Dorothea Orem-Self Care Theory Dorothea Orem- Self Care Theory Dorothea Orem’s theory of self-care is based on three related theories: the theory of self- care, the theory of self-care deficit and the theory of nursing systems (Roussel, 2013). Dorothea Orem’s theories have become a central point in the progress of curriculum for numerous schools of nursing (Flynn & Heffron, 1988). According to Orem, it is the special focus on human beings that distinguishes or differentiates nursing from other human services (Nursing Theory, 2013). Orem’s viewpoint of nursing is centered on each person’s self-care agency. She defined self-care as, “the practice of activities that individuals personally initiate and perform on their own behalf in maintaining life, health, and well-being” (Nursing Theory, 2013).
What is the Definition of Nursing Practice? Nursing practice is defined as the act of providing care to the patients. In providing care to the patients, the nurses implement a nursing care plan which is based on initial condition of the patient. It is based on a specific nursing theory. Following nursing theory and nursing research side by side is a must for patient care and nursing practice.
The second belief stems around what resources are available within their environment to aid the dependent individual. This theory is the core of Orem’s grand theory of nursing because it characterizes when nursing is needed. The third and final interrelated theory is the theory of nursing systems. This describes the actual actions the nurses perform to assist people with the self care needs and deficiencies. It breaks down the nurse patient relationship and roles into three categories, Wholly compensatory, partly compensatory, and supportive.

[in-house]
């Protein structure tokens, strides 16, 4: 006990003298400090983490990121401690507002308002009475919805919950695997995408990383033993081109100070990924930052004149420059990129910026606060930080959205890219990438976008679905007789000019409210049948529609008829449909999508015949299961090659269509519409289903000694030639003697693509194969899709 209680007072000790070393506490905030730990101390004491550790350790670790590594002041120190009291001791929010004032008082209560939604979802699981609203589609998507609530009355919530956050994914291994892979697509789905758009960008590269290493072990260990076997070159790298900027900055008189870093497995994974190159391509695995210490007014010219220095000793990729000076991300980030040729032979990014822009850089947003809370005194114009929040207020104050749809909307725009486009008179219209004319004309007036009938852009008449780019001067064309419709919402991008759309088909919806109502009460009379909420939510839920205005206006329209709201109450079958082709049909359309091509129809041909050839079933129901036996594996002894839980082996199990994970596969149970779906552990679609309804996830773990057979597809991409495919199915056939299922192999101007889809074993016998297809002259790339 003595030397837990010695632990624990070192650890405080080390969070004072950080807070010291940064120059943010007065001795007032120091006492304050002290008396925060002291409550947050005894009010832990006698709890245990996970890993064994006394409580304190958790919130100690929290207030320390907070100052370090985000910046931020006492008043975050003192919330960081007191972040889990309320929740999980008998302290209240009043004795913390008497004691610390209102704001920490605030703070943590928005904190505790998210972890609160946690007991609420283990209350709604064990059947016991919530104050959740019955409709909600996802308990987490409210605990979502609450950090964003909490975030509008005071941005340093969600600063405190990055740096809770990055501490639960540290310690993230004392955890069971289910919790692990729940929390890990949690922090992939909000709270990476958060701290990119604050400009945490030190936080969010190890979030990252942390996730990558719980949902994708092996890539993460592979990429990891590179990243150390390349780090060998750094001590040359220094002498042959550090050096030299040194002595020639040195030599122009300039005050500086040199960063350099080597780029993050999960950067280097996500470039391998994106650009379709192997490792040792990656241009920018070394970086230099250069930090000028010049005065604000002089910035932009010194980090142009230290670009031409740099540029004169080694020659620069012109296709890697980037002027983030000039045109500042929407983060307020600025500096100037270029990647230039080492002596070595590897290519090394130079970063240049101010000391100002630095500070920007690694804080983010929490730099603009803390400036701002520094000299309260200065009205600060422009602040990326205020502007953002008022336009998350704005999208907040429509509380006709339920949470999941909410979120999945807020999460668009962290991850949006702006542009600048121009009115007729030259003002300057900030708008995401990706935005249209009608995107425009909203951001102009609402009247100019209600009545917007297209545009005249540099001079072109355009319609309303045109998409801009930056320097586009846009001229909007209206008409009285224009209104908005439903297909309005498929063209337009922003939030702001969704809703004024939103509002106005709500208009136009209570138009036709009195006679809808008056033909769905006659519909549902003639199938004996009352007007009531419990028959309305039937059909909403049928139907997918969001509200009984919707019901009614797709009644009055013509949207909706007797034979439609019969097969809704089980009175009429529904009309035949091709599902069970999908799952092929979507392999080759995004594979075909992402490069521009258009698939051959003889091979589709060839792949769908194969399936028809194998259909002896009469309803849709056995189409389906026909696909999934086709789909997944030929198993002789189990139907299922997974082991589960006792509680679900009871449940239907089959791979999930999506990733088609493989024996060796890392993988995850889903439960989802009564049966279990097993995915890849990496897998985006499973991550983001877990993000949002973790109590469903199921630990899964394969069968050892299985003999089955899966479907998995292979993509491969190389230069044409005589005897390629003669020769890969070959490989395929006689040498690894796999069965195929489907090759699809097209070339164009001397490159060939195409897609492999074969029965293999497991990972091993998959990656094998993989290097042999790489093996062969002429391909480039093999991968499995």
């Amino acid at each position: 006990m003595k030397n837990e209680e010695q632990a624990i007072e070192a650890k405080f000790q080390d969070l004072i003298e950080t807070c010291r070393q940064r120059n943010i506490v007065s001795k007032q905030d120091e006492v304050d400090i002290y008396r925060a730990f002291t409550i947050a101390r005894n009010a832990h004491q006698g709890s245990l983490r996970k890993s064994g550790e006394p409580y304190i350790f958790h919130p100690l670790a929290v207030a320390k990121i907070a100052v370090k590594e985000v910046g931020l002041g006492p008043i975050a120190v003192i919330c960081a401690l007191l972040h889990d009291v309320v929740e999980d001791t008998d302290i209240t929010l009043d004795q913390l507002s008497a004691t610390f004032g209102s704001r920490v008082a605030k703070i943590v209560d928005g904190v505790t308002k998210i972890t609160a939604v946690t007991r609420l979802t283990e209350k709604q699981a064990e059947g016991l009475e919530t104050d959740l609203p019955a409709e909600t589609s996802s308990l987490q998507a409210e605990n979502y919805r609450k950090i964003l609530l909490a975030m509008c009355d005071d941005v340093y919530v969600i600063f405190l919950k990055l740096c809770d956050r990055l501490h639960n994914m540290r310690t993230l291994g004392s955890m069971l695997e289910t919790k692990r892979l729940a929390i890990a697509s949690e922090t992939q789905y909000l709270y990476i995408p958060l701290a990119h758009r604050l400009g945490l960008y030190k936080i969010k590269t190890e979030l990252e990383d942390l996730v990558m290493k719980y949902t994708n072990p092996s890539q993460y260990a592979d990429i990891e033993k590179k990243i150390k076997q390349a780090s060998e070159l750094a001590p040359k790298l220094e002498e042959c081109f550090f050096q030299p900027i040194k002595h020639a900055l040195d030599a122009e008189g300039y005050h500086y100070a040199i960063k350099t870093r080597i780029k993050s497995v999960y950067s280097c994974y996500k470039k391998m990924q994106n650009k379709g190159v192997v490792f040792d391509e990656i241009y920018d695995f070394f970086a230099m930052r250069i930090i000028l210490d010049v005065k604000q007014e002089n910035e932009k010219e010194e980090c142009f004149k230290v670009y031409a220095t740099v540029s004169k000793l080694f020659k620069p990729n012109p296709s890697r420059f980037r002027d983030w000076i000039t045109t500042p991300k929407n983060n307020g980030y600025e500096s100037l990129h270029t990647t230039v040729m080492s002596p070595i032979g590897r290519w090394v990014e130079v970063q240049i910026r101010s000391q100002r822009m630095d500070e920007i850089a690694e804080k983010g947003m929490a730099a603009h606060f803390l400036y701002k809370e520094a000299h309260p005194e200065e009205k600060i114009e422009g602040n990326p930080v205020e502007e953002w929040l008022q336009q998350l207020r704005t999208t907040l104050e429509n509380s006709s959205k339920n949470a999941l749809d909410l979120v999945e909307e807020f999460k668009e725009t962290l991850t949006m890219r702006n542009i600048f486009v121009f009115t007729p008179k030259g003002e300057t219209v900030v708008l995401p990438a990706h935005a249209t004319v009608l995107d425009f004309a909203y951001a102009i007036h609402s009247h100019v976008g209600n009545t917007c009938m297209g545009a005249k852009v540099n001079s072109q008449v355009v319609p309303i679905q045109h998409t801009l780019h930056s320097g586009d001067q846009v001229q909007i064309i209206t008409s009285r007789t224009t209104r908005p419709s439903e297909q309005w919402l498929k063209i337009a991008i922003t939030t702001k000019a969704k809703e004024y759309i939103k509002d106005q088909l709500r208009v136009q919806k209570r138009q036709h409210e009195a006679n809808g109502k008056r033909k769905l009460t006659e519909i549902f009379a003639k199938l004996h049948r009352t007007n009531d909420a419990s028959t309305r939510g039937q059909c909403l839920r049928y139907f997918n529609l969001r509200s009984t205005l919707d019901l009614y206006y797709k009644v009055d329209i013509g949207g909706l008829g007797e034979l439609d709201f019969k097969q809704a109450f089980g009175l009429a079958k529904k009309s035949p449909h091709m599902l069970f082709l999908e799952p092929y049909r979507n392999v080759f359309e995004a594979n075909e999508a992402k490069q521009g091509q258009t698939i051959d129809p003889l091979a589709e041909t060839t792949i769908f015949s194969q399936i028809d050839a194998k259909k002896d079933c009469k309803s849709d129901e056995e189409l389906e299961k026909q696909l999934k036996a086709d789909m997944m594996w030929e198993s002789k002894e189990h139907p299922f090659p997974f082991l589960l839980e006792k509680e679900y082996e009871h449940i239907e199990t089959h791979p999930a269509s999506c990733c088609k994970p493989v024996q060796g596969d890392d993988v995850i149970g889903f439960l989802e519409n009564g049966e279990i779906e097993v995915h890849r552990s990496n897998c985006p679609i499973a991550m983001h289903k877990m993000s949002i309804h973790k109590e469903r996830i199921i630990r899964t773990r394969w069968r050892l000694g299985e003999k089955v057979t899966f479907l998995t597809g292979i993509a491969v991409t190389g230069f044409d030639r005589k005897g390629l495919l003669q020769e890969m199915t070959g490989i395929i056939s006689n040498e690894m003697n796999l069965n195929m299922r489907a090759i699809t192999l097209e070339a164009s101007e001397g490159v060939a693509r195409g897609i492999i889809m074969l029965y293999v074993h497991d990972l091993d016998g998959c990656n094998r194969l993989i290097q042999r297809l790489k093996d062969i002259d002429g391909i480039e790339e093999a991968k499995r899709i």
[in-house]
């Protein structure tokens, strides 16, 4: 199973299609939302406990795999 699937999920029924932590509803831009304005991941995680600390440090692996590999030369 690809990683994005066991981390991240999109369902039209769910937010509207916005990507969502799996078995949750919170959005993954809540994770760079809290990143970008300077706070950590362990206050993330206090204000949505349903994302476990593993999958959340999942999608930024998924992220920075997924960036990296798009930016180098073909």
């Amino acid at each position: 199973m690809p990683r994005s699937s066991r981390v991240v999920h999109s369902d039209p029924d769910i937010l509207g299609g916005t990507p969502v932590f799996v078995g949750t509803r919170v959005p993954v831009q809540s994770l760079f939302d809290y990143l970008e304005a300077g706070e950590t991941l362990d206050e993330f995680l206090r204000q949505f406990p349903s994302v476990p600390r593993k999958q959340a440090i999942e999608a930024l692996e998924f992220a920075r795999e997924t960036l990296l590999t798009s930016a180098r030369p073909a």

This is why empowerment in health promotion is key to individuals with mental health problems (Morrissey et al, 2008). In order to empower service users, nurses should apply health promotion theories to their approach to care (Mutsatsa, 2015). Theories include the Health Belief Model (Becker et al, 1974) and the Self-Efficacy Theory (Bandura, 1977b). All these theories are based on actions by the nurse provide the service user with sufficient information that allows them to understand their health, triggers, their ability to improve and how they go about doing so. Nurses should also provide cognitive behavioural therapy in their approach to person-centred care when dealing with service users as it can have a positive impact on the way